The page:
With a talented quarterback and running back tandem, a 35 points-per-game average and a coaching staff filled to the brim with experience, the 9-2 Lee County Yellow Jackets are anything but an easy opponent for the Fighting Scots.
Fresh off their 40-5 rout of East Chapel Hill in last week’s opening round 4A playoff game, the Fighting Scots will face a Yellow Jackets’ team that prides itself on putting up points in bunches, as Scotland has for the majority of the season.
Only one question remains: Who will blink first?
“There a much better football team than East Chapel Hill, there’s not doubt about it,” said Scotland coach Richard Bailey. “They are a well-balanced team that’s pretty much good at everything, but offense is their strongest quality. It’ll be two good offenses out there, so something will have to give.”
Like most teams poised for a postseason run, Lee County appears to be a team that is firing on all cylinders when it matters most.
Last week in their first round matchup against a solid Terry Sanford squad, the Yellow Jackets (who are seeded seventh overall in the 4A state playoffs) posted their highest point total of the year to best the Bulldogs 57-35.
The team is led by senior signal-caller Chase Arrington, a dual-threat QB that Bailey says is “as good as any quarterback we’ve faced all year.” Flanked by an offensive line that features three linemen that are 6’4”, 265+ pounds in size, Arrington has demonstrated the ability to both throw and run the football in equal measure.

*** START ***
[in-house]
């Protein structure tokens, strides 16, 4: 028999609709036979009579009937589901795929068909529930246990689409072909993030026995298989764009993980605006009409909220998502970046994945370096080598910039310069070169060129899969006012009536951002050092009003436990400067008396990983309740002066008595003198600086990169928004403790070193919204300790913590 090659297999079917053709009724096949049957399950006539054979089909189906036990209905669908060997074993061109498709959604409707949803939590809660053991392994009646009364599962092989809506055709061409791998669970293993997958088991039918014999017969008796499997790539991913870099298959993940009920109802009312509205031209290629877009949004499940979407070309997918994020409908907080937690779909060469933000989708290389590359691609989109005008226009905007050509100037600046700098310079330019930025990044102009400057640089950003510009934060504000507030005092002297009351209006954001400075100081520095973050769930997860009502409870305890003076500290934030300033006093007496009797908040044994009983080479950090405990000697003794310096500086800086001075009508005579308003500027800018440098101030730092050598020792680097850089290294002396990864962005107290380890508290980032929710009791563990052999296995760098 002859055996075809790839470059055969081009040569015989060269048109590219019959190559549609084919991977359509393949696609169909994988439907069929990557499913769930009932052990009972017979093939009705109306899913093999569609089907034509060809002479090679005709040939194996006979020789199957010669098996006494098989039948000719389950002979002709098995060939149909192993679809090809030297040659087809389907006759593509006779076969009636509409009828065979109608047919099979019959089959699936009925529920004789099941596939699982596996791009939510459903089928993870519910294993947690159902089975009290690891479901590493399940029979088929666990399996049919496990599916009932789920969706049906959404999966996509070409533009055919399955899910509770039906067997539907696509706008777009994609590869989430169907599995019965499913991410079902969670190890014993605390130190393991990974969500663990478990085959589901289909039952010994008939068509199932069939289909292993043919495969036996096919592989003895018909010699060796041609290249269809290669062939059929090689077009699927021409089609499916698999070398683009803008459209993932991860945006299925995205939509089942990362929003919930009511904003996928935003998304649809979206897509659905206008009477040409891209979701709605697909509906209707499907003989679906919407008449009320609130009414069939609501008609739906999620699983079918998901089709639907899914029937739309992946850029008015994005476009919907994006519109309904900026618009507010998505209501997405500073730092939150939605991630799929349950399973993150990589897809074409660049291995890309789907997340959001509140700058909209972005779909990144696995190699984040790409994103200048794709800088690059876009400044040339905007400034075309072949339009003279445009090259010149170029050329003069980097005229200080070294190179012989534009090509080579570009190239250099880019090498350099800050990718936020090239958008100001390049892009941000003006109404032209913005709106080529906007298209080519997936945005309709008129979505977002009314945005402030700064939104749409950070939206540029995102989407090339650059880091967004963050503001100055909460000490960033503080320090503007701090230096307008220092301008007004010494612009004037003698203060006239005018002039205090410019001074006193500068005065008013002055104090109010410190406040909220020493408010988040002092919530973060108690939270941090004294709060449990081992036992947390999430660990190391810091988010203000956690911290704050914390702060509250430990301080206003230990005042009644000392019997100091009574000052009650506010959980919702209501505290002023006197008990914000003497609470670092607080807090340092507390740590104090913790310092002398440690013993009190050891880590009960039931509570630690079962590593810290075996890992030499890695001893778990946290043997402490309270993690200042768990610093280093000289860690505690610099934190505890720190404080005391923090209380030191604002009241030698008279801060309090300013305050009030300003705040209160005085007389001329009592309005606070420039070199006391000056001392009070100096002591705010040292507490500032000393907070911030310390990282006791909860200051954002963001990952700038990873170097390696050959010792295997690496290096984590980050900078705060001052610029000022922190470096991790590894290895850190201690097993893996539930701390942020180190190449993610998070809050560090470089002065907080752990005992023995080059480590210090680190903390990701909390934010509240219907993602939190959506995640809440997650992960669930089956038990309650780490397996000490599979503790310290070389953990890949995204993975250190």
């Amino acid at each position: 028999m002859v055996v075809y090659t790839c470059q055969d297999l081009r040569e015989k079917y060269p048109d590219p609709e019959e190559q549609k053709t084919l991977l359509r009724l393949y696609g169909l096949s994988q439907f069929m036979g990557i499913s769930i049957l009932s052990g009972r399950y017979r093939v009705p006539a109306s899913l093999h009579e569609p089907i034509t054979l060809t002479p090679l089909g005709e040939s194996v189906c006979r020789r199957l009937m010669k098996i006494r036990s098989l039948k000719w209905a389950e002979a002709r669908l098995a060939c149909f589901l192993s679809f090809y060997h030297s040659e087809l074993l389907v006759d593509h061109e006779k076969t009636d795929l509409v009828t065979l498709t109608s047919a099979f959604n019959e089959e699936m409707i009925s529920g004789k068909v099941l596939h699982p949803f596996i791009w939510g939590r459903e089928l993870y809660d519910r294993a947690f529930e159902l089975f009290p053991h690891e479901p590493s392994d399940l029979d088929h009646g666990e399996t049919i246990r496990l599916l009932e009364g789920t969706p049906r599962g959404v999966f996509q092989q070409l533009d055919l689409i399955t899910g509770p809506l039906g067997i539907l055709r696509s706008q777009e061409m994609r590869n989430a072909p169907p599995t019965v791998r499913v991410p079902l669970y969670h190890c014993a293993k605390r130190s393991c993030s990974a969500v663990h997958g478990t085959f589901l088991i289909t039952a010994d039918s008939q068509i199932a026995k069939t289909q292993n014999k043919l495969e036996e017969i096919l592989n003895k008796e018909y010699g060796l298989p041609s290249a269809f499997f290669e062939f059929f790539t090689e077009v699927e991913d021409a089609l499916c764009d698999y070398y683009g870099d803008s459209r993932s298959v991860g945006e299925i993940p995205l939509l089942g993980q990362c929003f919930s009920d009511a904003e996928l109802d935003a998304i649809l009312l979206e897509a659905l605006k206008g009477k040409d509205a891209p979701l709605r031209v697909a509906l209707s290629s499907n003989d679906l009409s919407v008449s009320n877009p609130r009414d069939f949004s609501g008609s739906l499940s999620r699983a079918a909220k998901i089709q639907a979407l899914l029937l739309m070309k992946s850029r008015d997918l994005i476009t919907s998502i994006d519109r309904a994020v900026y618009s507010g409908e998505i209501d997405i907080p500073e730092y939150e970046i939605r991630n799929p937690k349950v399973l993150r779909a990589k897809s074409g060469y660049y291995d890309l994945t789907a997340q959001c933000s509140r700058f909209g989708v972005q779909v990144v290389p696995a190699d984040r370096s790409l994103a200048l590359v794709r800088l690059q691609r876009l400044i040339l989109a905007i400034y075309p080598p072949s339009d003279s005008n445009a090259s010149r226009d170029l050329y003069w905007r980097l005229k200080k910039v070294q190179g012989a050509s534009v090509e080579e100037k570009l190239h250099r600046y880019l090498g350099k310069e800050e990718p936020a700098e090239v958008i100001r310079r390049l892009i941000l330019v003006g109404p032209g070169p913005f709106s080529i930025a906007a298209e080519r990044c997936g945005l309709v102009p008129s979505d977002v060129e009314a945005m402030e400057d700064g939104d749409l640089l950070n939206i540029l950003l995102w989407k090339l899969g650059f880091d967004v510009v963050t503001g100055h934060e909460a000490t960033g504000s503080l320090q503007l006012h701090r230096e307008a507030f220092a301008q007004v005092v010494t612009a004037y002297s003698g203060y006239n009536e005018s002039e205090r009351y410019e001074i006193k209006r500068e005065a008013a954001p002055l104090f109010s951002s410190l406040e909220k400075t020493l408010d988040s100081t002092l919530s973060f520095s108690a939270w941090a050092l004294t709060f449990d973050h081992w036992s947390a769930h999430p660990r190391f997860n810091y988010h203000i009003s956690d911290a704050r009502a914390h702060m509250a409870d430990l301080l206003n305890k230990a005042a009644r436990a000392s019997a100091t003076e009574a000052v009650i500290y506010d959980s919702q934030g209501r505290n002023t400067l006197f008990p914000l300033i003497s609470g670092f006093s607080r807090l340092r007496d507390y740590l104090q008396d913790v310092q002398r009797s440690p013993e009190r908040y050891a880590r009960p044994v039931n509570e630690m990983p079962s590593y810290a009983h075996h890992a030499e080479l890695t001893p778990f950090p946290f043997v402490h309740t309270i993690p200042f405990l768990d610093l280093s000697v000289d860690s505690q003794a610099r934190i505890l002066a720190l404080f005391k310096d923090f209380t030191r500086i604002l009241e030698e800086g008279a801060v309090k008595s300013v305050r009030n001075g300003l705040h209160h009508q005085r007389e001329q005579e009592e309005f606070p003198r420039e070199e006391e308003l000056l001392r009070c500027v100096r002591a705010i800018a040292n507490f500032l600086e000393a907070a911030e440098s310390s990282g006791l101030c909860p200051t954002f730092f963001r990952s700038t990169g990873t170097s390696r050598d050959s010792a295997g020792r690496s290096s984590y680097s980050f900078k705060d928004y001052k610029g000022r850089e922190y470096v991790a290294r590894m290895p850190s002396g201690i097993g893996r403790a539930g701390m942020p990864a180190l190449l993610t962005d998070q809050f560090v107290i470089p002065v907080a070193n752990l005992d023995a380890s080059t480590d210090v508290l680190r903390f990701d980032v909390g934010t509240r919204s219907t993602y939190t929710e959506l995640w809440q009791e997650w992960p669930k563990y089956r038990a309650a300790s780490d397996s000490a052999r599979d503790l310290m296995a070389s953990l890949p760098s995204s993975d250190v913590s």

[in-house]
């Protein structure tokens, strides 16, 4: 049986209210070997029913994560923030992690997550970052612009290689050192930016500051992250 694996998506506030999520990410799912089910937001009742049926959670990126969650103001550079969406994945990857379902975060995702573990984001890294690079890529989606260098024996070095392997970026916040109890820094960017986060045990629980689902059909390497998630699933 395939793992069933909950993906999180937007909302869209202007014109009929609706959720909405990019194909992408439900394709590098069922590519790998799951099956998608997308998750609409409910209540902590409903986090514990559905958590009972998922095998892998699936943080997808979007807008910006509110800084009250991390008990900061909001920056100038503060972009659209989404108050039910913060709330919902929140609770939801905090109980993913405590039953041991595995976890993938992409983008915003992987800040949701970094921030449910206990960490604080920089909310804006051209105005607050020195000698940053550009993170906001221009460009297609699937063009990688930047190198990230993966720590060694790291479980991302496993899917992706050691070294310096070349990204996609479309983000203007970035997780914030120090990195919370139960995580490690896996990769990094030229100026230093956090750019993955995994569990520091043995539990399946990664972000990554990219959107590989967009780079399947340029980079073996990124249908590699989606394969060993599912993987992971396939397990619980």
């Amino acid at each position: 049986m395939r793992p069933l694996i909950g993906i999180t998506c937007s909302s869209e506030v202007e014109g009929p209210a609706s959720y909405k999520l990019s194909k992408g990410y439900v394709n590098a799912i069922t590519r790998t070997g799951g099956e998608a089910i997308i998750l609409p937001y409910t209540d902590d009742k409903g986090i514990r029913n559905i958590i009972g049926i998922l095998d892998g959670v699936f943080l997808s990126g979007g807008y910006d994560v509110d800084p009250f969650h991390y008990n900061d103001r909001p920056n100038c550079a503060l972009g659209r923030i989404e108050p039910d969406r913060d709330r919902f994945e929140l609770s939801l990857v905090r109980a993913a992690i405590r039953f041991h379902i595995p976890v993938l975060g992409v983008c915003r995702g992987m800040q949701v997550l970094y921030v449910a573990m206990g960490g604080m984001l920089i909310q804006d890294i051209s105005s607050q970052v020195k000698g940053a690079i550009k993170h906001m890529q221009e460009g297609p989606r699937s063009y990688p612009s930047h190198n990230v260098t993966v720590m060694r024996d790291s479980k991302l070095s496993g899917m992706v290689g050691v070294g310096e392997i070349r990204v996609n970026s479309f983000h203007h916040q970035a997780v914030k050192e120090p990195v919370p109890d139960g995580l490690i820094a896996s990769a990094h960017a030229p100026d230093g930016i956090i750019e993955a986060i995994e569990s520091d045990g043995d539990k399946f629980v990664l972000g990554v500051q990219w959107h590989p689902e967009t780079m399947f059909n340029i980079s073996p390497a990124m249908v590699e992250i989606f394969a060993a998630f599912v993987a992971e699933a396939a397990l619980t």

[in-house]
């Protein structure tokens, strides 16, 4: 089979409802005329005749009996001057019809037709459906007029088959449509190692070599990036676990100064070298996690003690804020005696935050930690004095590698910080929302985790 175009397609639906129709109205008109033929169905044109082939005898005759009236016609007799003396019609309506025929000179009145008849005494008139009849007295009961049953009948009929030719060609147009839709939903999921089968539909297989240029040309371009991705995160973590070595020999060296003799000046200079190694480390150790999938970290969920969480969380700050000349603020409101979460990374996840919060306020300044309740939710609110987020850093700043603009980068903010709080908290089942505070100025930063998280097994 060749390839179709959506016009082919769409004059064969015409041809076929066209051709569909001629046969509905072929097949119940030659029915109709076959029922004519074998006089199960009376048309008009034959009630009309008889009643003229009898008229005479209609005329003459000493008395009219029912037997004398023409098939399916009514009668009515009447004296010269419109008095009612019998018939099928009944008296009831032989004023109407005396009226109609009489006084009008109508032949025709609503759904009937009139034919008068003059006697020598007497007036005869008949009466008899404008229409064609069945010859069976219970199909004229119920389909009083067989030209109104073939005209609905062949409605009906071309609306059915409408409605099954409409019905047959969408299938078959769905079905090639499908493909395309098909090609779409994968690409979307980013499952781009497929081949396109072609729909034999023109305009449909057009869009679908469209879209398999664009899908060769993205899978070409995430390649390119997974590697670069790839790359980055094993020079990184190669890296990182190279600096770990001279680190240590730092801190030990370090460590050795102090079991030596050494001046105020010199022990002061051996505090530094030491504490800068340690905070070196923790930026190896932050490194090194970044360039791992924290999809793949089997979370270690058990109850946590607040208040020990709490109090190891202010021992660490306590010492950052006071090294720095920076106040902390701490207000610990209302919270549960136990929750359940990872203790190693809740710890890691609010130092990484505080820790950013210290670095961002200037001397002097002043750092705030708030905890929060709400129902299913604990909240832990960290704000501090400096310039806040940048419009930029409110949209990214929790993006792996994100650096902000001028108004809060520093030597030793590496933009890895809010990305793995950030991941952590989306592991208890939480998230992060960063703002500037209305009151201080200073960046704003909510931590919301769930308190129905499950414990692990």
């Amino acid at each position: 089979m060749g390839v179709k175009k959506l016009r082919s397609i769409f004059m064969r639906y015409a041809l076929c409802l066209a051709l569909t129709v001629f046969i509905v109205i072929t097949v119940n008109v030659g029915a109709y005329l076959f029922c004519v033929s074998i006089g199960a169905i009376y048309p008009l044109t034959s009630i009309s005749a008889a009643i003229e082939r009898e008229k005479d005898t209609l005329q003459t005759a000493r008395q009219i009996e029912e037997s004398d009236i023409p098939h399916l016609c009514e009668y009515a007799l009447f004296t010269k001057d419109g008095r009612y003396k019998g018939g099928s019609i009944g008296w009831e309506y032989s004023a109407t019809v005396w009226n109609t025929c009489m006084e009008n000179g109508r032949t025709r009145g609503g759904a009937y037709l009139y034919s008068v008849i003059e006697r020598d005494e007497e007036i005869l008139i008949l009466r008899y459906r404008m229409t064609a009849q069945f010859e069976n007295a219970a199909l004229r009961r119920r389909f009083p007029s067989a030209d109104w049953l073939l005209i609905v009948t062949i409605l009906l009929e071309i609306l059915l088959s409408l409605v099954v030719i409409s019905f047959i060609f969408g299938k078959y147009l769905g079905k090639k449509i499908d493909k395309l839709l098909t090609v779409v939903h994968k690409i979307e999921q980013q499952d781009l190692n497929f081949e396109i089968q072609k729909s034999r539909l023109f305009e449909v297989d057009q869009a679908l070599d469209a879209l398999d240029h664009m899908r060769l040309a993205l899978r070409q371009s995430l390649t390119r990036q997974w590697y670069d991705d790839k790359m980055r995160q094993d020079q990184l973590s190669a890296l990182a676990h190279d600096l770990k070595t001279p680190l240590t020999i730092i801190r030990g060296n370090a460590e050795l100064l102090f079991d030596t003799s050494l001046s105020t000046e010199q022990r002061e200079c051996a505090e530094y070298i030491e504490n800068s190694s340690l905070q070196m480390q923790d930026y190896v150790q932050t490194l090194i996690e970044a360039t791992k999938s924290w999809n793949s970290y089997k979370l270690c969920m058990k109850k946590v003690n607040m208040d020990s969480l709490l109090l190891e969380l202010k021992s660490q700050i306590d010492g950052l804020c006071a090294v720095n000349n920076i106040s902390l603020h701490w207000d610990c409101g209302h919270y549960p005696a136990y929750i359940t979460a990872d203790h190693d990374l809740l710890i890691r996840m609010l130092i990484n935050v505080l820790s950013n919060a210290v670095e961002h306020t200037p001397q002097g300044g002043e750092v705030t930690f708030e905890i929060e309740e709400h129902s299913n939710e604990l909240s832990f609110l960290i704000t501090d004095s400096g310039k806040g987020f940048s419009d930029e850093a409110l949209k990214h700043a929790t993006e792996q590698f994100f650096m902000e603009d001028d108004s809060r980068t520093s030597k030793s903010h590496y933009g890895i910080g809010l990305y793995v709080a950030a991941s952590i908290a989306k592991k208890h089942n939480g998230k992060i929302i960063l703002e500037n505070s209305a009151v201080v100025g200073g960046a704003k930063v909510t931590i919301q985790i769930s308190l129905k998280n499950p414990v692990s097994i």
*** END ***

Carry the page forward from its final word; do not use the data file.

Along with running back and collegiate prospect James Foushee, the Yellow Jackets have been a team that attacks opponents with a well-balanced offensive scheme, a rarity in run-heavy high school offenses.
“They run and pass about 50/50, which is something that you hardly see at this level,” Bailey said. “They’re a spread offense that likes to utilize a lot of screen passes and misdirection, which means that we will have to be assignment-sound and not bite on their trick plays.”
As good as the 9-2 Yellow Jackets have been offensively this year, the team’s inability to stop an aggressive rushing attack on defense might be considered a potential weakness. One of Lee County’s two regular seasons losses came against Richmond in week two, a 55-28 defeat that saw the Yellow Jackets fall apart in the second half of regulation after heading into halftime tied at 21 points with the Raiders.
“Teams have had success running the ball against them,” Bailey said. “We’re a triple option offense and Richmond does a lot of the same stuff we do, and they were able to move the football. But make no mistake, like all good teams that are well-coached, they have done nothing but get better since the second week of the season.”
Ultimately, Bailey believes that any pre-game predictions can be thrown out of the window, and that the game could very well be decided by the things that have spelled success or failure for championship-caliber teams of year’s past.
“You never know what to expect in games like this, you really don’t,” Bailey said. “When we played New Hanover, we expected to face a team that wanted to throw the football, and instead they ran it right at us. Like every playoff game, I expect turnovers, penalties and field position to play a big hand in this one.”